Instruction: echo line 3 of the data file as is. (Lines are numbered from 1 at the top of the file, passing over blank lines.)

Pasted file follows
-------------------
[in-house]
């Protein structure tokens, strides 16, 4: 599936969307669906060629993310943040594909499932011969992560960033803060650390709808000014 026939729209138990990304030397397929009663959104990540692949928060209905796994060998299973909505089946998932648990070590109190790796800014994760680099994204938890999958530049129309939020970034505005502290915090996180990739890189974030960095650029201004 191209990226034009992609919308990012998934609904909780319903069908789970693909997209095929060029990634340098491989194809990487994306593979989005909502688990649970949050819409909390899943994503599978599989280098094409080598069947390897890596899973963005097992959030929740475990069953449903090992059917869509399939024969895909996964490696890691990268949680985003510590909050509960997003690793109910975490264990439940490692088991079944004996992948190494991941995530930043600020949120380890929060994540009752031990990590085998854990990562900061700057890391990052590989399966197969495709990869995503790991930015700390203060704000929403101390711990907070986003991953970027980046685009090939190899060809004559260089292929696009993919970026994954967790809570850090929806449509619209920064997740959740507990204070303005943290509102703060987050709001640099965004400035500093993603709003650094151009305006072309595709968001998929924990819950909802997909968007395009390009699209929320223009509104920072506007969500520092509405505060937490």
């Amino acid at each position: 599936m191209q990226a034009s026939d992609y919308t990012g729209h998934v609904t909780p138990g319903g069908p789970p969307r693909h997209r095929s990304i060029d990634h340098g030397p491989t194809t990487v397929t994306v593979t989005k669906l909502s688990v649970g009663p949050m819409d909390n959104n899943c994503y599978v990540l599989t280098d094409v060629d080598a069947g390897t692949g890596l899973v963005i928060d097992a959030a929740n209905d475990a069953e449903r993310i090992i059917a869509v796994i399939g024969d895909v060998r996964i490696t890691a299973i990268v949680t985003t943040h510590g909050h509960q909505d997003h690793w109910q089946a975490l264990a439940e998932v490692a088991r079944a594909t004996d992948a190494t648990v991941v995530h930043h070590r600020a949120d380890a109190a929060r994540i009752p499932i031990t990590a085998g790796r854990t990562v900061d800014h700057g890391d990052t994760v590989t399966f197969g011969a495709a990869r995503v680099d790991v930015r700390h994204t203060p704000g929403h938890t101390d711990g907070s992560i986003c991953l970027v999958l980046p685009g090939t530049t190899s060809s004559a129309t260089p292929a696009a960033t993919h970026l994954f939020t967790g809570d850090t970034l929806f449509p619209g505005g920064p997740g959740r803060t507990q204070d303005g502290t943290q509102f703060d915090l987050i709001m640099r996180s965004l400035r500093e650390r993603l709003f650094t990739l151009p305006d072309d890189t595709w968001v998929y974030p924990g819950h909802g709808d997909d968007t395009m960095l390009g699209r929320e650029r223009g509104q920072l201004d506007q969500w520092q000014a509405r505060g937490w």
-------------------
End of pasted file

């Amino acid at each position: 599936m191209q990226a034009s026939d992609y919308t990012g729209h998934v609904t909780p138990g319903g069908p789970p969307r693909h997209r095929s990304i060029d990634h340098g030397p491989t194809t990487v397929t994306v593979t989005k669906l909502s688990v649970g009663p949050m819409d909390n959104n899943c994503y599978v990540l599989t280098d094409v060629d080598a069947g390897t692949g890596l899973v963005i928060d097992a959030a929740n209905d475990a069953e449903r993310i090992i059917a869509v796994i399939g024969d895909v060998r996964i490696t890691a299973i990268v949680t985003t943040h510590g909050h509960q909505d997003h690793w109910q089946a975490l264990a439940e998932v490692a088991r079944a594909t004996d992948a190494t648990v991941v995530h930043h070590r600020a949120d380890a109190a929060r994540i009752p499932i031990t990590a085998g790796r854990t990562v900061d800014h700057g890391d990052t994760v590989t399966f197969g011969a495709a990869r995503v680099d790991v930015r700390h994204t203060p704000g929403h938890t101390d711990g907070s992560i986003c991953l970027v999958l980046p685009g090939t530049t190899s060809s004559a129309t260089p292929a696009a960033t993919h970026l994954f939020t967790g809570d850090t970034l929806f449509p619209g505005g920064p997740g959740r803060t507990q204070d303005g502290t943290q509102f703060d915090l987050i709001m640099r996180s965004l400035r500093e650390r993603l709003f650094t990739l151009p305006d072309d890189t595709w968001v998929y974030p924990g819950h909802g709808d997909d968007t395009m960095l390009g699209r929320e650029r223009g509104q920072l201004d506007q969500w520092q000014a509405r505060g937490w």